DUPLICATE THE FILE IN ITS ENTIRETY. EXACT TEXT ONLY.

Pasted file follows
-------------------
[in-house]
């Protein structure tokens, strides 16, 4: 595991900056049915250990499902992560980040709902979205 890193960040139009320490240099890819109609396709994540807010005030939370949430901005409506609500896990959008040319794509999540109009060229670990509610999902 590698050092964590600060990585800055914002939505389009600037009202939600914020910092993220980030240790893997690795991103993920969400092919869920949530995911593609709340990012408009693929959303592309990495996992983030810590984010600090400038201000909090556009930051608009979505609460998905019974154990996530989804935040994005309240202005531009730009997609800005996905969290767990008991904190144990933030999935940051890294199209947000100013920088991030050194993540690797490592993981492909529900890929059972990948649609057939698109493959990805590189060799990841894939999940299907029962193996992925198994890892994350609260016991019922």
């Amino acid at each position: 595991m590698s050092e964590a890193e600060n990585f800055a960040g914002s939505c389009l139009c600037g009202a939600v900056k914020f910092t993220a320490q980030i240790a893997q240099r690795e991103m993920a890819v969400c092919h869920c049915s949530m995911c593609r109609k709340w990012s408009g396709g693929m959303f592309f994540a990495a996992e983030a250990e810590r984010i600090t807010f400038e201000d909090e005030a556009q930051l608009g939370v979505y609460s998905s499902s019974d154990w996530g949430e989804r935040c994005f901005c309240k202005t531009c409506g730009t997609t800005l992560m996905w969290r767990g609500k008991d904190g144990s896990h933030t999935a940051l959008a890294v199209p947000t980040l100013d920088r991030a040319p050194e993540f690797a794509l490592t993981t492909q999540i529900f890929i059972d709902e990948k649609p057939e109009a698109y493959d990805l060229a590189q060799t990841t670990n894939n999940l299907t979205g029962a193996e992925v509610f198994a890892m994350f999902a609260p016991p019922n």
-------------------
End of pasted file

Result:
[in-house]
């Protein structure tokens, strides 16, 4: 595991900056049915250990499902992560980040709902979205 890193960040139009320490240099890819109609396709994540807010005030939370949430901005409506609500896990959008040319794509999540109009060229670990509610999902 590698050092964590600060990585800055914002939505389009600037009202939600914020910092993220980030240790893997690795991103993920969400092919869920949530995911593609709340990012408009693929959303592309990495996992983030810590984010600090400038201000909090556009930051608009979505609460998905019974154990996530989804935040994005309240202005531009730009997609800005996905969290767990008991904190144990933030999935940051890294199209947000100013920088991030050194993540690797490592993981492909529900890929059972990948649609057939698109493959990805590189060799990841894939999940299907029962193996992925198994890892994350609260016991019922």
């Amino acid at each position: 595991m590698s050092e964590a890193e600060n990585f800055a960040g914002s939505c389009l139009c600037g009202a939600v900056k914020f910092t993220a320490q980030i240790a893997q240099r690795e991103m993920a890819v969400c092919h869920c049915s949530m995911c593609r109609k709340w990012s408009g396709g693929m959303f592309f994540a990495a996992e983030a250990e810590r984010i600090t807010f400038e201000d909090e005030a556009q930051l608009g939370v979505y609460s998905s499902s019974d154990w996530g949430e989804r935040c994005f901005c309240k202005t531009c409506g730009t997609t800005l992560m996905w969290r767990g609500k008991d904190g144990s896990h933030t999935a940051l959008a890294v199209p947000t980040l100013d920088r991030a040319p050194e993540f690797a794509l490592t993981t492909q999540i529900f890929i059972d709902e990948k649609p057939e109009a698109y493959d990805l060229a590189q060799t990841t670990n894939n999940l299907t979205g029962a193996e992925v509610f198994a890892m994350f999902a609260p016991p019922n």